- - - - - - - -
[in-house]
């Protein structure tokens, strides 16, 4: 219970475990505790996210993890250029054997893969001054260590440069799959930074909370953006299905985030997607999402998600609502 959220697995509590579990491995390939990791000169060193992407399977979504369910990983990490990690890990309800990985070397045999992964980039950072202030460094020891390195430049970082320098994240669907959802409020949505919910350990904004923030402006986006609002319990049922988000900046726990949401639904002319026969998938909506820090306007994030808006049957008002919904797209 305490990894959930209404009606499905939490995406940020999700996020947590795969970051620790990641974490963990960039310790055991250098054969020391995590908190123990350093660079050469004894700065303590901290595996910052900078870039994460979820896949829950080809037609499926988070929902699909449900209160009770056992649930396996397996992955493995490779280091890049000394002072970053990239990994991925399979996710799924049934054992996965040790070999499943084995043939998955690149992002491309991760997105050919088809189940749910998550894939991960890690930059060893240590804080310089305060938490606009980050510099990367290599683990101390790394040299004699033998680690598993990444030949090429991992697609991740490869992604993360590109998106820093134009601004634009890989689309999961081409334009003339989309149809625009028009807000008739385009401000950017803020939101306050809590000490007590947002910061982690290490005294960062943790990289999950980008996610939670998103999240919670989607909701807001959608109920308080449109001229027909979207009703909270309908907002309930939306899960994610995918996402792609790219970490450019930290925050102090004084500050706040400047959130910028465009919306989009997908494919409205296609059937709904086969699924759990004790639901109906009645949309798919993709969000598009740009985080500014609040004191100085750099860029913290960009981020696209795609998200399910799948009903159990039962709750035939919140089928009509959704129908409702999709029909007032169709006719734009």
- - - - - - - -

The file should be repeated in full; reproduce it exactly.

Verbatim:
[in-house]
């Protein structure tokens, strides 16, 4: 219970475990505790996210993890250029054997893969001054260590440069799959930074909370953006299905985030997607999402998600609502 959220697995509590579990491995390939990791000169060193992407399977979504369910990983990490990690890990309800990985070397045999992964980039950072202030460094020891390195430049970082320098994240669907959802409020949505919910350990904004923030402006986006609002319990049922988000900046726990949401639904002319026969998938909506820090306007994030808006049957008002919904797209 305490990894959930209404009606499905939490995406940020999700996020947590795969970051620790990641974490963990960039310790055991250098054969020391995590908190123990350093660079050469004894700065303590901290595996910052900078870039994460979820896949829950080809037609499926988070929902699909449900209160009770056992649930396996397996992955493995490779280091890049000394002072970053990239990994991925399979996710799924049934054992996965040790070999499943084995043939998955690149992002491309991760997105050919088809189940749910998550894939991960890690930059060893240590804080310089305060938490606009980050510099990367290599683990101390790394040299004699033998680690598993990444030949090429991992697609991740490869992604993360590109998106820093134009601004634009890989689309999961081409334009003339989309149809625009028009807000008739385009401000950017803020939101306050809590000490007590947002910061982690290490005294960062943790990289999950980008996610939670998103999240919670989607909701807001959608109920308080449109001229027909979207009703909270309908907002309930939306899960994610995918996402792609790219970490450019930290925050102090004084500050706040400047959130910028465009919306989009997908494919409205296609059937709904086969699924759990004790639901109906009645949309798919993709969000598009740009985080500014609040004191100085750099860029913290960009981020696209795609998200399910799948009903159990039962709750035939919140089928009509959704129908409702999709029909007032169709006719734009």